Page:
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too close to leave the passage free. It is by the velocity of the lightning that the bones of men and animals are sometimes calcined, while the flesh remains unhurt. That the strongest buildings are thrown down, trees split, or torn up by the root, the thickest of walls pierced, stones and rocks broken, and reduced to ashes. It is to the rarification and violent motion of the air, produced by the heat and velocity of the lightning, that we must attribute the death of men and animals found suffocated, without any appearance of having been struck by lightning.

“Experience teaches us, that the rain which falls when it thunders, is the most fruitful to the earth. The saline and sulphurous particles which fill the atmosphere during a storm, are drawn down by the rain, and become excellent nourishment for the plants; without mentioning the number of small worms, seeds, and little insects which are also drawn down in thunder showers, and are with the help of a microscope, visible in the drops of water.”

In August, 1769, a flash of lightning fell upon the theatre at Venice, in which were more than six hundred persons. Besides killing several of the audience, it put out the candles, singed a lady's hair, and melted the gold case of her watch and the fringe of her robe. The earrings of several ladies were melted, and the stones split; and one of the performers in the orchestra, had his violincello shattered in a thousand splinters, but received no damage himself.t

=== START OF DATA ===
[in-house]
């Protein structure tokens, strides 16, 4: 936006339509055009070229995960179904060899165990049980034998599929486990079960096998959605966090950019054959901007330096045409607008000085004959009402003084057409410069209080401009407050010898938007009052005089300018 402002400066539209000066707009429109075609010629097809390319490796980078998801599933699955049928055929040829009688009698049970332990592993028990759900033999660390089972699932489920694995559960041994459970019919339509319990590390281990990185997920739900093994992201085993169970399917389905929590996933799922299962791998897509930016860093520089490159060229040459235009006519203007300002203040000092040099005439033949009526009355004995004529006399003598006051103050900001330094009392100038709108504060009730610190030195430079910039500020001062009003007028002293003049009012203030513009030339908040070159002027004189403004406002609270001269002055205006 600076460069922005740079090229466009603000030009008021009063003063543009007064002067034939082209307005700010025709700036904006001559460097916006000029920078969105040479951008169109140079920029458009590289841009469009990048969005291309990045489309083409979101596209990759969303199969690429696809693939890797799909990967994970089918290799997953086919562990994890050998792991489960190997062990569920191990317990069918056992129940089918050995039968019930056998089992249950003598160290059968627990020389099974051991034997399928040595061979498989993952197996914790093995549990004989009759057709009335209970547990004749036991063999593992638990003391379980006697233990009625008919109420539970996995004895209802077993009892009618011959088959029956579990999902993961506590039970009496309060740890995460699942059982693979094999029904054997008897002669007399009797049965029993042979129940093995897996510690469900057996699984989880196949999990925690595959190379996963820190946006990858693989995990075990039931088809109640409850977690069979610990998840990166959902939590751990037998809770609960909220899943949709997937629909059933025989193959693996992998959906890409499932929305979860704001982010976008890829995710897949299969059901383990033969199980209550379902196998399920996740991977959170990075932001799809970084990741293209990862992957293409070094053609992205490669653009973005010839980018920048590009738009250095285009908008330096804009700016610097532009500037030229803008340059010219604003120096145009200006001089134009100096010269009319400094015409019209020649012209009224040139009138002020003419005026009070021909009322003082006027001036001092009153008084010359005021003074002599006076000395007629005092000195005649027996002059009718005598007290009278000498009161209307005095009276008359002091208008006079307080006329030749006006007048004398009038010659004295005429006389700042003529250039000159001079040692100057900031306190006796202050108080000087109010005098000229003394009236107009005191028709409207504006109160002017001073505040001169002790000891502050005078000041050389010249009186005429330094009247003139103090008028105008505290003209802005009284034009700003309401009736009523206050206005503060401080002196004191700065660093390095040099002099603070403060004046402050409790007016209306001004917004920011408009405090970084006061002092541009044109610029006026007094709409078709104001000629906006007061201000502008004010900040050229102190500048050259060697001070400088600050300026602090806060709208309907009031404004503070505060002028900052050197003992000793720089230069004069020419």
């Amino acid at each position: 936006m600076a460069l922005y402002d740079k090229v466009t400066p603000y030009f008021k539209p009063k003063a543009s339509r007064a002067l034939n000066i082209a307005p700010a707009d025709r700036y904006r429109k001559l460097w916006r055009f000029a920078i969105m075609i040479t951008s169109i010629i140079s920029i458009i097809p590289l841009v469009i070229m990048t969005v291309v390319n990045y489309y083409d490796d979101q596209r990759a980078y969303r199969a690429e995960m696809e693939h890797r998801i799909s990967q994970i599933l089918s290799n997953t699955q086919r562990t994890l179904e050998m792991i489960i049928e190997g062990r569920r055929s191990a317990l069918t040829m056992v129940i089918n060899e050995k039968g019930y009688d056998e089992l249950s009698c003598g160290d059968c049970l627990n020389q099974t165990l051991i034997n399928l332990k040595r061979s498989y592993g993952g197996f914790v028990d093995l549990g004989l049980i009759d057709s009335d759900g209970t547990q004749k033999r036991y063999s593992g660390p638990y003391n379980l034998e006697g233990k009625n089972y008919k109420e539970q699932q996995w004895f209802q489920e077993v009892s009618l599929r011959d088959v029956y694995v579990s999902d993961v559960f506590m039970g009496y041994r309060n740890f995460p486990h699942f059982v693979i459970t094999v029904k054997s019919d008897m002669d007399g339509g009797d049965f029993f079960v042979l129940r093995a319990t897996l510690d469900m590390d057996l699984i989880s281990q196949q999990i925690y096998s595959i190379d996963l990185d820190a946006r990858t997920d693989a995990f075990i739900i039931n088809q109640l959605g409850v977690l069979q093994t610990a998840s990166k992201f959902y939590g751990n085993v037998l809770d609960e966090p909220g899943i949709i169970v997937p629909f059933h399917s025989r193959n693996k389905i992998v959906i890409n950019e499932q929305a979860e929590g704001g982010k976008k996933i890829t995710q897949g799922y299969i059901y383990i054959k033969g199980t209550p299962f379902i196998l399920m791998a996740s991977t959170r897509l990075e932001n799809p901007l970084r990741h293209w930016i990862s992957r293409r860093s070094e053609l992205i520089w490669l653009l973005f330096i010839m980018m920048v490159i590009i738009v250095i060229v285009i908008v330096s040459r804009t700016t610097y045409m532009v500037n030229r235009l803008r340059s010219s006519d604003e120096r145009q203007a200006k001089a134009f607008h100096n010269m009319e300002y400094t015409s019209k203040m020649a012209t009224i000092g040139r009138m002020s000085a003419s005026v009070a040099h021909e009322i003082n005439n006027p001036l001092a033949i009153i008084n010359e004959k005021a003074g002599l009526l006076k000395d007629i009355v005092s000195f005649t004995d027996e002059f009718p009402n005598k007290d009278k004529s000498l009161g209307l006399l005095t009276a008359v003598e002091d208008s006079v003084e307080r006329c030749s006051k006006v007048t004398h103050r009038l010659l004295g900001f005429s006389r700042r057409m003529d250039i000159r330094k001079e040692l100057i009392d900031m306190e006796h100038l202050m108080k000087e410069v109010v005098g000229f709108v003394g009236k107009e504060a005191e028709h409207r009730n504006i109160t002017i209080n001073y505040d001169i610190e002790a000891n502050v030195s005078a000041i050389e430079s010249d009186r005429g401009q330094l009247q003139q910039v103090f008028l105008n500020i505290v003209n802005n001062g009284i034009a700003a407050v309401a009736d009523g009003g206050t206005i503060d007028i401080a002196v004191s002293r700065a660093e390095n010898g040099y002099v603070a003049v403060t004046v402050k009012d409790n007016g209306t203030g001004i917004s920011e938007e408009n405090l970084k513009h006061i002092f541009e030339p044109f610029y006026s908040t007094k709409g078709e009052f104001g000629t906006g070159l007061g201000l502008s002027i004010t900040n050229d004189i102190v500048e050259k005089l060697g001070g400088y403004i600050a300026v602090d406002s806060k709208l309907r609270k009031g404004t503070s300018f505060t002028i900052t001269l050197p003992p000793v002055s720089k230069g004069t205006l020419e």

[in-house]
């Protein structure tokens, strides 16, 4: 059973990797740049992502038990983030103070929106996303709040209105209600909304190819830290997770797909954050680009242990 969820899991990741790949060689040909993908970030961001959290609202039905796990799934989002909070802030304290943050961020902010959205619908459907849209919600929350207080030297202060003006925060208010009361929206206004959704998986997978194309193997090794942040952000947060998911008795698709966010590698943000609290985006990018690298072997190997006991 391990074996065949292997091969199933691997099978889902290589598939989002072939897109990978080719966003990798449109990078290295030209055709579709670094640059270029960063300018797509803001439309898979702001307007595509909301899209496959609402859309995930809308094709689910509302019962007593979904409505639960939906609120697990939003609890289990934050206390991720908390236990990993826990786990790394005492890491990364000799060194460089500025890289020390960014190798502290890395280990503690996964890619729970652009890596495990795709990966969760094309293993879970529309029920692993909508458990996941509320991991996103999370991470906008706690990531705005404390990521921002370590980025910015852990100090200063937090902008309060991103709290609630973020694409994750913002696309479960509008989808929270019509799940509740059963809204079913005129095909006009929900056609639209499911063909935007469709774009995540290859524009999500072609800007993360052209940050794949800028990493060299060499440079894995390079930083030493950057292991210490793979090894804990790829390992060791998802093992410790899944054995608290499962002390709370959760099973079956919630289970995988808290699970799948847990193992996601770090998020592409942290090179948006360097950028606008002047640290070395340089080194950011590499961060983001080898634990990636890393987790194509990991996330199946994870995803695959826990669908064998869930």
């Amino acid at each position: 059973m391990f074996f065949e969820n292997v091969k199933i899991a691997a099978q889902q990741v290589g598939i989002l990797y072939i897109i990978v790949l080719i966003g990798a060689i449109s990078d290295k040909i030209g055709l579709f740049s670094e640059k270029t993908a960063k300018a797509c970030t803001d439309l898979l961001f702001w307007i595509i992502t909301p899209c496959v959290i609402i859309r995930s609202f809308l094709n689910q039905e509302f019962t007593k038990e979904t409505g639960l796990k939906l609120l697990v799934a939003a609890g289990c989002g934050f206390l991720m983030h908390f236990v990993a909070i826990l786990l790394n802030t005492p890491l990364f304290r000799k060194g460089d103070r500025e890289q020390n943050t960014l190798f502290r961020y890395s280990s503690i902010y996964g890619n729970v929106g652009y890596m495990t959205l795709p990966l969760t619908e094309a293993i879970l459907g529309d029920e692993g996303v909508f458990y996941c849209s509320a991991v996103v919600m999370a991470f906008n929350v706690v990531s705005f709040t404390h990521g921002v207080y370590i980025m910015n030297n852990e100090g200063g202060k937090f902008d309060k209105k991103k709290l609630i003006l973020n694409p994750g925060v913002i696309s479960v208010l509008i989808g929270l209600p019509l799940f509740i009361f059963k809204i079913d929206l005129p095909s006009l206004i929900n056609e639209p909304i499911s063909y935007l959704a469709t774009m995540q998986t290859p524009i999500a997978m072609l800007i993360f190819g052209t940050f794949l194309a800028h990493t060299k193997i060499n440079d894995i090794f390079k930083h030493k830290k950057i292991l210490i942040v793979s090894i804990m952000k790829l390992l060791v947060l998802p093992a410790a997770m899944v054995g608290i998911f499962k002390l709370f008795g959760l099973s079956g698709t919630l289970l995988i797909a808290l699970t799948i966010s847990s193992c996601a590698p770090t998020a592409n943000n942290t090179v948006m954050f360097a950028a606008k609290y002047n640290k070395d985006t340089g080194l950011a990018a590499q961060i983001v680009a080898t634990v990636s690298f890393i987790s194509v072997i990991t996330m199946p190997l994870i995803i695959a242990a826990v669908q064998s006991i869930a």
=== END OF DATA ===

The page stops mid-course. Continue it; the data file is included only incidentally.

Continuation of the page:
NATURALISTS' cALEN DAR. Mean Temperature ... 61 ° 97.

3ugust 26.

ChRoNoLogy.

On the 26th of August, 1635, died Lope de Vega, called the “Spanish Phenix,” aged sixty-three years. His funeral was conducted with princely magnificence by his patron, the duke of Susa, and his memory was celebrated with suitable pomp in all the theatres of Spain.

Lope de Vega was the rival and conqueror of Cervantes in the dramatic art; yet in his youth he embarked in the celebrated Spanish armada, for the invasion

* Sturm. t Annual Regist-:.